NEW YORK, NY--(L-R) Don Kelly #32 of the Detroit Tigers is congratlated by teammate Delmon Young #21 after Kelly scored on his solo home run in the top of the first inning agianst the New York Yankees during Game Five of the American League Championship Series at Yankee Stadium in the Bronx borough of New York City. (Photo by Nick Laham/Getty Images)
With first Delmon Young and now Magglio Ordoñez out of action with injuries, Jim Leyland is faced with some tough lineup choices.
Six weeks ago, there were four Tiger outfielders of note.
Now, in the Tigers' greatest hour of need, there are three.
Brennan Boesch? He went down at the end of August with a thumb injury.
Delmon Young? He went down Thursday night against the Yankees with a rib-cage injury.
Magglio Ordoñez? He went down Saturday night in Game 1 with a severe ankle injury.
I don't know about you, but if I'm Austin Jackson right now, I'm asking the assistant trainer to encase me in bubble wrap, with holes for my eyes and my nose.
Here's the good news for the Detroit Tigers: Neither Boesch nor Young nor even Magglio Ordonez is particularly essential to the squad's fortunes. This team's stars in 2011 were Justin Verlander and Miguel Cabrera. Alex Avila and Jhonny Peralta also played excellently. Jose Valverde, Victor Martinez, and even Outfield Survivor champion Austin Jackson were keys to the Tigers' success as well.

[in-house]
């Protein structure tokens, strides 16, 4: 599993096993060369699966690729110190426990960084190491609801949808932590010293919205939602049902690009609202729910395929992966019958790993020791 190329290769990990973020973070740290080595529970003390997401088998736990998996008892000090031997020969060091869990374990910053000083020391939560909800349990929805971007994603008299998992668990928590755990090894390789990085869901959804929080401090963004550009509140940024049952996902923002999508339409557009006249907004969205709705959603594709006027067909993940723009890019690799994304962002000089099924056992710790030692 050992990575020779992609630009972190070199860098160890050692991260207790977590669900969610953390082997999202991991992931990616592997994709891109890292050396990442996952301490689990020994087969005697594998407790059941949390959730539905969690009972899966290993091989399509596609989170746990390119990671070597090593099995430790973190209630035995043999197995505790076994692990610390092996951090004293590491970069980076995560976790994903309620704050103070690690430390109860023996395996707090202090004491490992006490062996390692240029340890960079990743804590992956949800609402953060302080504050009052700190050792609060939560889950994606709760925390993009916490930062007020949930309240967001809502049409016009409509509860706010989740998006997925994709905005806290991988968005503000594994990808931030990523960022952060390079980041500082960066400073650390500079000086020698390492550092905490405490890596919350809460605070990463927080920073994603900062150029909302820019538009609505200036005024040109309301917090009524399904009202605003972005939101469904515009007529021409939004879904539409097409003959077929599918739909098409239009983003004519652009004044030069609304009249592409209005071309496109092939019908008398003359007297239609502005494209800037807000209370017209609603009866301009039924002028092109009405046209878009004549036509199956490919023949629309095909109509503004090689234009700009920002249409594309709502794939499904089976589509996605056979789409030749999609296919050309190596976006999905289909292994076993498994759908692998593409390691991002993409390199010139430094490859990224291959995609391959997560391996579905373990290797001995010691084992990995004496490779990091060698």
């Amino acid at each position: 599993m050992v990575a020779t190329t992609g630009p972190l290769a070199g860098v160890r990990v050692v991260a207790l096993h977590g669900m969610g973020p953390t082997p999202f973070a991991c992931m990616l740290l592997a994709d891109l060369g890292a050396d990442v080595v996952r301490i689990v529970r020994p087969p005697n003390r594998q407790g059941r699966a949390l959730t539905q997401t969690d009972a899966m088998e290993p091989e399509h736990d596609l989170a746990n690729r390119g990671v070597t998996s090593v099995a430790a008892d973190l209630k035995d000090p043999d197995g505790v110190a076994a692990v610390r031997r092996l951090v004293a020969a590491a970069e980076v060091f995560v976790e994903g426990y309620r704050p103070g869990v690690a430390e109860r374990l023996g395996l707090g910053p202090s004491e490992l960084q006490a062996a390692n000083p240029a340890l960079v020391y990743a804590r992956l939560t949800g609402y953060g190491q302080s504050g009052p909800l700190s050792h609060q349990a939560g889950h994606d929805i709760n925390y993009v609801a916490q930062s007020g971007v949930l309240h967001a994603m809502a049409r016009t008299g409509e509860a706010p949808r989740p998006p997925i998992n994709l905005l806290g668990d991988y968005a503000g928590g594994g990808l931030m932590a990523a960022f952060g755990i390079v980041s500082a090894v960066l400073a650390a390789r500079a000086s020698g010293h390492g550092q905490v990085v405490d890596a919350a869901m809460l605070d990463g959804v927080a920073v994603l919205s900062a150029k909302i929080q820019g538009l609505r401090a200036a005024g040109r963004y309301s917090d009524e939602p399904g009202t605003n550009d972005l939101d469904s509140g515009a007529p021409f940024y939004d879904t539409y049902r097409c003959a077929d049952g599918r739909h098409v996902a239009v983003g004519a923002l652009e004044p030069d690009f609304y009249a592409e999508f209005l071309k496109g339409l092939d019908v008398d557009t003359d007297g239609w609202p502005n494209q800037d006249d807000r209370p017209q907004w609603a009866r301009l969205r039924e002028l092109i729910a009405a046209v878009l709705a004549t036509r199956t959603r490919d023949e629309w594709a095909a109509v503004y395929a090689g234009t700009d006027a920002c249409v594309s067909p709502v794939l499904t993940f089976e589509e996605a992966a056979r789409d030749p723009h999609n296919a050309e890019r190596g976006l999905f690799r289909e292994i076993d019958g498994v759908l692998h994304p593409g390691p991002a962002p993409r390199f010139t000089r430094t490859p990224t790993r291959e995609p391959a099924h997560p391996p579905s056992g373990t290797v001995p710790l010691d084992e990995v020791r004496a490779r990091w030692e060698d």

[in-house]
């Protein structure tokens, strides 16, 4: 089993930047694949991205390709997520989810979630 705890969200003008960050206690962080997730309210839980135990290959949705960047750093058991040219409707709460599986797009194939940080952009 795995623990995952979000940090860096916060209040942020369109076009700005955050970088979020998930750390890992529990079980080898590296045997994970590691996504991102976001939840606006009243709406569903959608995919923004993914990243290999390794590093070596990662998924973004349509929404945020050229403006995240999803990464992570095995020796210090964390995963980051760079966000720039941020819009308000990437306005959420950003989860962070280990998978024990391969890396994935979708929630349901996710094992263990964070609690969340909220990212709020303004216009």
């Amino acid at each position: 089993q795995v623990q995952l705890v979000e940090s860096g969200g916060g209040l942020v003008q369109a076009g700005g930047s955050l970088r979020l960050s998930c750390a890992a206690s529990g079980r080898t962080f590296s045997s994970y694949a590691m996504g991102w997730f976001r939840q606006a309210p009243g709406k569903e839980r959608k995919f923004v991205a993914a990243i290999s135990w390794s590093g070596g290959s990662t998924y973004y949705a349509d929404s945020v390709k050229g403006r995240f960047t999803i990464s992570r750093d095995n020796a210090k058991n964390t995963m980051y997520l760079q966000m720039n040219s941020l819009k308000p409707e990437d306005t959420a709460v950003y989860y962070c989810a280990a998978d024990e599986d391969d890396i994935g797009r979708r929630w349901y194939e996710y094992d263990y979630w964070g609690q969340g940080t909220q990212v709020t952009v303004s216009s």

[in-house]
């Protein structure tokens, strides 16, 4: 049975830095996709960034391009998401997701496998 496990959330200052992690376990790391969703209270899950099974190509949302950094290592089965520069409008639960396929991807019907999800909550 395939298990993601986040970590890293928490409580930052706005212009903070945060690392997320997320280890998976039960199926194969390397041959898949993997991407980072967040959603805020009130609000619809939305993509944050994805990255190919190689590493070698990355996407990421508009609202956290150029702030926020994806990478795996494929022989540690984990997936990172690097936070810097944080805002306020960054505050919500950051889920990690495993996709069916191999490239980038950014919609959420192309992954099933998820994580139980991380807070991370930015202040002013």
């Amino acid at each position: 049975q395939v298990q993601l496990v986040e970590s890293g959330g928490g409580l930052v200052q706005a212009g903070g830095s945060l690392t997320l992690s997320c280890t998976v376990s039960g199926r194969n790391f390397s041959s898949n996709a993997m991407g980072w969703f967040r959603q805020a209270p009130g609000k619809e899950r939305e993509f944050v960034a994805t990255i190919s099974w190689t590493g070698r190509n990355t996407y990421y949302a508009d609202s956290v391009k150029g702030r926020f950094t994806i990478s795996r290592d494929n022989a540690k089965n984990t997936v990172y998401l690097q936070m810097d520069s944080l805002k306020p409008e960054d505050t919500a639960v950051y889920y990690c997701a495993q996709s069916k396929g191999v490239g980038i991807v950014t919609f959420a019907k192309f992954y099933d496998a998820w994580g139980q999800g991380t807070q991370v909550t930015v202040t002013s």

Magglio Ordoñez? Hobbled for most of the season by the same troublesome ankle that's now knocked him out for the rest of the tournament, Ordonez was simply dreadful until a nice little stretch in September ... and that was only 13 games.
Delmon Young? Yeah, he did hit three home runs against the Yankees. Nobody can take that away from him, ever. He also posted a .298 on-base percentage after joining the Tigers in August. Which was actually a real improvement over what he'd been doing with the Twins.
Yes, the Tigers have lost their starting left fielder and their starting right fielder. But the real issue is that they've just lost their right-handed-hitting left fielder and right fielder, which looks like a real problem because three of the Texas Rangers' four starting pitcher in this American League Championship Series throw -- wouldn't you just know it? -- left-handed. The Tigers could have stacked their lineups against C.J. Wilson, Derek Holland and Matt Harrison with (theoretically) potent right-handed-hitting outfielders. Except now they can't.
But as we've seen, Ordoñez and Young aren't really so potent, are they? Two lines for your consideration, both of them turned in by right-handed-hitting outfielders:
Raburn's older than Young and his best seasons are behind him, while Young's might still be ahead. But is Young a significantly better hitter than Raburn, right now? I am not convinced that he is. Meanwhile, there is a fair amount of evidence suggesting that Raburn is a better fielder than Young, right now. While it would be presumptuous of me to question Jim Leyland's wisdom in playing Young instead of Raburn lately, I will argue that if the Tigers are losing anything in this transaction, it's barely worth mentioning. Raburn might not get a big hit in this series, but I'll bet you a nickel he makes a play in left field that Young wouldn't.